‘Cesspool of Hate:’ Internet Firm Cloudflare Drops 8chan for Alleged Ties to El Paso Shooter
Cloudflare Inc., a U.S. internet firm that helps websites protect and distribute content, said it is terminating support for 8chan after the gunman in a mass shooting in El Paso, Texas allegedly drew inspiration from members in the online messaging forum.
In a strongly worded message on the company blog, Cloudflare Chief Executive Officer Matthew Prince condemned 8chan as a "cesspool of hate" and said his company would discontinue the site’s service at midnight Pacific Time. The shooting this past weekend was preceded by a manifesto published on 8chan, allegedly by the attacker. Earlier in the year, the Christchurch, New Zealand and Poway, California terrorist incidents were also allegedly linked to conversations on 8chan.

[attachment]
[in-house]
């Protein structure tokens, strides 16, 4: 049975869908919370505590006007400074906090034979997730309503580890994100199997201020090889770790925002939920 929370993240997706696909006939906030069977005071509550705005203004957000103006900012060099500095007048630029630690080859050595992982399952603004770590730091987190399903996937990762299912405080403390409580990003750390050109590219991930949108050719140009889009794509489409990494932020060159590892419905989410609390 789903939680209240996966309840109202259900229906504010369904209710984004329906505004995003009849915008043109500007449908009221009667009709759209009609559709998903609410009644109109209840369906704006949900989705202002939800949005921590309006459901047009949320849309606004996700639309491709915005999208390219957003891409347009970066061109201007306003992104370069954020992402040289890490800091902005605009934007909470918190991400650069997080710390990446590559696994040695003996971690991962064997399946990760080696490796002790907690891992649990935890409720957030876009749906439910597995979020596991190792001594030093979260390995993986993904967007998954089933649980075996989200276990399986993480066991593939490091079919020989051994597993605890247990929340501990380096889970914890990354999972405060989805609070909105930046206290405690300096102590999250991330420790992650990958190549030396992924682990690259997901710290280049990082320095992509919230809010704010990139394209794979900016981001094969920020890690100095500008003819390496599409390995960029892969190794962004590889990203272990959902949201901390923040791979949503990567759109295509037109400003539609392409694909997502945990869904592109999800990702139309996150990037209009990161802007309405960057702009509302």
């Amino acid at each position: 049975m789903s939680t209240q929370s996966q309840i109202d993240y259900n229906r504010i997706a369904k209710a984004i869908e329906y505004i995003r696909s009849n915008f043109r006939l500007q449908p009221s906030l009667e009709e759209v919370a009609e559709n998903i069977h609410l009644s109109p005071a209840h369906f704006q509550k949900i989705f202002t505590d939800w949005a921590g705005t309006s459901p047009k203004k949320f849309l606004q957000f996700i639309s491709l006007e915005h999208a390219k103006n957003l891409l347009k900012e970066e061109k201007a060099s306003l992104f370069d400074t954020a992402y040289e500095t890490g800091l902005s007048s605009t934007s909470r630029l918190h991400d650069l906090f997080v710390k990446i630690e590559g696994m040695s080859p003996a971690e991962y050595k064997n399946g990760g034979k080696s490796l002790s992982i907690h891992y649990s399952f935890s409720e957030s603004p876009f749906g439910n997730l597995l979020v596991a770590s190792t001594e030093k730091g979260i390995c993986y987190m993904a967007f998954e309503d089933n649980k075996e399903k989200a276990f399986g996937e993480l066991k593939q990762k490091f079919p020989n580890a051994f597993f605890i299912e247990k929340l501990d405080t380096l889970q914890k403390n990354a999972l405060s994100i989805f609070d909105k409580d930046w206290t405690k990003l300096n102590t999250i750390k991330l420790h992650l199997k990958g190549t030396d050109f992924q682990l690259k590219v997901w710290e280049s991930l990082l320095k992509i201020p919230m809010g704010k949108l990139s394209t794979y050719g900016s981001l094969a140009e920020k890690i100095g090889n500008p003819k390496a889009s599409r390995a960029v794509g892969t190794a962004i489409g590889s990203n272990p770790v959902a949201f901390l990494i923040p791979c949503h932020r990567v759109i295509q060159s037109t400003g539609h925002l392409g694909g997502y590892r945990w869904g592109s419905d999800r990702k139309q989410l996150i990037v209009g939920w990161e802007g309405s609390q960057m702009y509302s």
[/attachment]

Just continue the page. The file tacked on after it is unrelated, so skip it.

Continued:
Prince’s statement comes as Cloudflare is planning an initial public offering later this year. The San Francisco-based company provides technical, performance, and security services to website owners, including protection from Distributed Denial of Service (DDoS) attacks. Without its assistance, 8chan may become more vulnerable to being taken offline by such brute-force methods.
"The rationale is simple: they have proven themselves to be lawless and that lawlessness has caused multiple tragic deaths," said Prince in the blog post.
8chan founder Fredrick Brennan -- who no longer runs the website -- echoed those comments in an interview on Sunday, saying "Shut the site down." Though both Brennan and Prince’s Cloudflare have previously advocated free speech justifications for the creation and maintenance of fringe online communities, Brennan said that 8chan is "not doing the world any good. It’s a complete negative to everybody except the users that are there."
The Cloudflare CEO urged a wider conversation about the spread of hateful messages online in the wake of two mass shootings in the U.S. over the weekend, leaving about 30 dead.
"In taking this action," Prince wrote, "we’ve solved our own problem, but we haven’t solved the internet’s."